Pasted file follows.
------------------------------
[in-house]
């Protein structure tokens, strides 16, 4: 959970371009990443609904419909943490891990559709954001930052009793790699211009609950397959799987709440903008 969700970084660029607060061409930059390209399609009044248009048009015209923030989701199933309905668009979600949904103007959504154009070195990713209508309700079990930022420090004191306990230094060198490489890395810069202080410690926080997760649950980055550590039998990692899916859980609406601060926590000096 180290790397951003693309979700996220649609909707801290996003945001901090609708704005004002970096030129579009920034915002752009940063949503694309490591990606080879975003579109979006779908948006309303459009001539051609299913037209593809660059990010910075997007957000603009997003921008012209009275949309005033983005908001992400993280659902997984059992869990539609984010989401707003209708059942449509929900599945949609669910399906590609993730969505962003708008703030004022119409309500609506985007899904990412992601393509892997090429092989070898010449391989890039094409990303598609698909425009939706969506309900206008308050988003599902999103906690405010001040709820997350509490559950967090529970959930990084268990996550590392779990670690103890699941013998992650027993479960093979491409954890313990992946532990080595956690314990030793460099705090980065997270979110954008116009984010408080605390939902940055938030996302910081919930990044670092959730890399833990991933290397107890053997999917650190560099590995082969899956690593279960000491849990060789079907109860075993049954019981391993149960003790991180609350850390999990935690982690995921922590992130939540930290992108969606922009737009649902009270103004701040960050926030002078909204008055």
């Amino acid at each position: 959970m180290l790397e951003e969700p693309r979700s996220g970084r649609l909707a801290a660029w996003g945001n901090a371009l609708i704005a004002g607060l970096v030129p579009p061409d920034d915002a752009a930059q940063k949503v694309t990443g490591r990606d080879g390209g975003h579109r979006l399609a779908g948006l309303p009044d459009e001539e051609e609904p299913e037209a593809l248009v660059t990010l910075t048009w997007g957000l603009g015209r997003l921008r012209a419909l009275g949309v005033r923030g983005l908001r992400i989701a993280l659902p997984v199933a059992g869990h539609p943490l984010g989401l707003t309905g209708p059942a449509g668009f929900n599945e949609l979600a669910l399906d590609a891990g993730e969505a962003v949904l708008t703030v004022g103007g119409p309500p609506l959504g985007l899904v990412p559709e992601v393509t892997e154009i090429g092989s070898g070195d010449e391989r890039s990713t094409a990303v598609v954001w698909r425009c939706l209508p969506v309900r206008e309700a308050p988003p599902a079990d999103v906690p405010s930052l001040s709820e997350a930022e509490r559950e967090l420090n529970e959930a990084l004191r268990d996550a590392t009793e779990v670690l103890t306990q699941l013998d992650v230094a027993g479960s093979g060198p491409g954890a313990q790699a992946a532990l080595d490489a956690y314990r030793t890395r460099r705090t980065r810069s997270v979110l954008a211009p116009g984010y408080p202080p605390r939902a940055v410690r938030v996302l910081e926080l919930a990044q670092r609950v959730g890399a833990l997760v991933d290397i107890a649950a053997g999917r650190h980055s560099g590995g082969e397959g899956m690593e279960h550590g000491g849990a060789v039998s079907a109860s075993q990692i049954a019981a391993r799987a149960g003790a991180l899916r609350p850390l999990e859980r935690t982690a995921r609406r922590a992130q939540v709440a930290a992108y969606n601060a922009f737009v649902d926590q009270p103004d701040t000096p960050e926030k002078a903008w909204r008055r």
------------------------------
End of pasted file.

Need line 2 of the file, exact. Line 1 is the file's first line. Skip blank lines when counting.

């Protein structure tokens, strides 16, 4: 959970371009990443609904419909943490891990559709954001930052009793790699211009609950397959799987709440903008 969700970084660029607060061409930059390209399609009044248009048009015209923030989701199933309905668009979600949904103007959504154009070195990713209508309700079990930022420090004191306990230094060198490489890395810069202080410690926080997760649950980055550590039998990692899916859980609406601060926590000096 180290790397951003693309979700996220649609909707801290996003945001901090609708704005004002970096030129579009920034915002752009940063949503694309490591990606080879975003579109979006779908948006309303459009001539051609299913037209593809660059990010910075997007957000603009997003921008012209009275949309005033983005908001992400993280659902997984059992869990539609984010989401707003209708059942449509929900599945949609669910399906590609993730969505962003708008703030004022119409309500609506985007899904990412992601393509892997090429092989070898010449391989890039094409990303598609698909425009939706969506309900206008308050988003599902999103906690405010001040709820997350509490559950967090529970959930990084268990996550590392779990670690103890699941013998992650027993479960093979491409954890313990992946532990080595956690314990030793460099705090980065997270979110954008116009984010408080605390939902940055938030996302910081919930990044670092959730890399833990991933290397107890053997999917650190560099590995082969899956690593279960000491849990060789079907109860075993049954019981391993149960003790991180609350850390999990935690982690995921922590992130939540930290992108969606922009737009649902009270103004701040960050926030002078909204008055």